When I was little, I went through a phase in which I had but one purpose: become an Inventor1. To me, Inventor was a perfectly clear career path, right up there with Train Conductor and Cooker-Man2. Inventors were uniquely qualified to create something from nothing, responsible for dreaming up new and fantastic things. In the way that all kids do, I was constantly inventing — with forts made of the old bricks in my backyard, games generated from the patterns of cracks in the street. Anything and everything around me was used in an ever-evolving series of games, stories, and pastimes. It’s possible that at that time, I had a clearer picture of who I would become as a young man than I did at any other point in my life. It would take another 10 years for me to find that clarity again, during my Sophomore year of college. But this isn’t that story. This is the story of a list. This is the story of a lifestyle. This is the story of The World’s Greatest Google Doc.
My senior year at Carnegie Mellon, I was introduced to a brainstorming technique I’ll call Shotgun Brainstorming. The premise of the Shotgun method is simple: sit down and think of as many ideas as you can, without any evaluation of them. College is incredibly good at teaching you critical thinking: looking at ideas to find their limits and find connections, with an emphasis on reason and logic and value. But Shotgun Brainstorming isn’t about these things — it’s about production. By committing all of the ideas to paper, regardless of quality, you are free to let your mind wander beyond the confines of the prompt, beyond the confines of what you know to be true and what you can implement. In ideation free of critique and free of a value system, you can float from place to place, genre to genre, naturally and comfortably. In short, it helps you create like a child.
For one class, we had to come up with 50 ideas for games in two days. So I made a Google Doc and began listing game concepts. They were, of course, mostly terrible. Eventually, I just titled the whole list “Shit Ideas”. Over the course of the two days, every game concept I could think of went into the list. It seems quite difficult, but you get into a kind of “creative groove”. Conversations you have will reflexively inspire ideas, or iterations of previous concepts. When the two days were up, I just kept going. I decided to include non-game ideas, beginning with art projects, but eventually expanding to pretty much everything that could be made or produced.
Recipes, concepts for short stories, software services – the list slowly grew. I would often pause in the middle of conversations I was having as comments sparked new additions. This naturally led to many discussions over the Shit Ideas Doc with those around me. After a time, some of my close friends began keeping idea documents of their own. Our lists grew and grew, and occasionally we’d have conversations where we’d talk through the finer points of some of our concepts.
A year later, I received an interesting email from one of those friends, Jason Paul. He proposed that we put together some kind of group, a forum to discuss all of our ideas. With many of us recently graduated (excluding myself), it was a way to flex our creative muscles. We put out some feelers and began what is now known as the Shit Ideas Greenhouse3. Every two weeks, we have a group video chat in which we discuss anything from ways to improve dating apps to flavor combinations of the Dorita (a frozen margarita with a rim of crushed Doritos). Every member of the group keeps their own Shit Ideas Doc, and each session we create new entries in a shared document (lovingly entitled “Communal Shit Ideas”). In the words of Jason, “…it’s communal because of contribution. Shared ideas, not a list of separate ideas from different people.” The creation of the Shit Ideas Greenhouse is one of the best things to come out of the Shit Ideas process.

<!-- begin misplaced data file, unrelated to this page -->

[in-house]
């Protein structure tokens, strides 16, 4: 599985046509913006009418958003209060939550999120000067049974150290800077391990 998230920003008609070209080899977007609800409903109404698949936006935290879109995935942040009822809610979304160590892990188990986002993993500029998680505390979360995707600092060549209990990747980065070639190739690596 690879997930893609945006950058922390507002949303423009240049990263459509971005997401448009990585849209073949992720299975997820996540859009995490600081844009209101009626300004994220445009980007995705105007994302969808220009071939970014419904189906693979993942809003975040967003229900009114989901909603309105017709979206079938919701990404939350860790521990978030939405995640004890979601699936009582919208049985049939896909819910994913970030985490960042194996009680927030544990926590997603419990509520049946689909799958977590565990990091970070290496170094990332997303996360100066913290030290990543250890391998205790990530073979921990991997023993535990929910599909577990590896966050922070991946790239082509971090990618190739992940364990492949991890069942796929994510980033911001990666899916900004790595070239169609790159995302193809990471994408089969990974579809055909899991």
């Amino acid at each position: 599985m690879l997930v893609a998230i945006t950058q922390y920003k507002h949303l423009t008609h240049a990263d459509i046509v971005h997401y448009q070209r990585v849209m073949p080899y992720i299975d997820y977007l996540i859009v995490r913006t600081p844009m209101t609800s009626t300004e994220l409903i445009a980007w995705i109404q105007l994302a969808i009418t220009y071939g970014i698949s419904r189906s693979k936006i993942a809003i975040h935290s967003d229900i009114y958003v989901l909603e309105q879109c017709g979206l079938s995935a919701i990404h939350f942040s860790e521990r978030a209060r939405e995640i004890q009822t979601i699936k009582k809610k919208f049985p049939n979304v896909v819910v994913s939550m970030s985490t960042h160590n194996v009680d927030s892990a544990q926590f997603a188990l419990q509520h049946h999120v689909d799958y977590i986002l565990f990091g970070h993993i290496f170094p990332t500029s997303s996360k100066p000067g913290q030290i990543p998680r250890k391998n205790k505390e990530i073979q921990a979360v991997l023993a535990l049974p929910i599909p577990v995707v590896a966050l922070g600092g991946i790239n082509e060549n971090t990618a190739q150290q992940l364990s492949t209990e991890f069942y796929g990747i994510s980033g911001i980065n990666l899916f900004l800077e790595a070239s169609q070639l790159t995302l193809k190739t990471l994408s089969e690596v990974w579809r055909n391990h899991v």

The title “Shit Ideas” shouldn’t be taken as an implication that all of the ideas on the we discuss are bad. It refers more to the fact that we don’t exclude ideas based on their shittiness. We often spend large chunks of our time discussing one or two really viable ideas, pulling them out of the Shotgun mentality and into values-world, where we look at their limits and their merits. Many members of the Greenhouse are employed in fields that don’t always give them a creative outlet, and it provides some peer incentive to keep ourselves in the creative habit.
It helps, too, that we are ideating for the sake of ideation. So many brainstorming exercises are focused on creating ideas for a product or business, or to address some specific issue. But ideas have a value in and of themselves, and often in our haste to find the “right idea” that solves our problems, we miss some terribly great ideas along the way. So the Shit Ideas Doc and the Shit Ideas Greenhouse provide a way to stop and smell the roses, so speak, on our creative efforts. We are designers, engineers, artists. But above all, we are Inventors — creating something out of nothing, uniquely qualified to conceive the impractical creations of the Shit Ideas Greenhouse.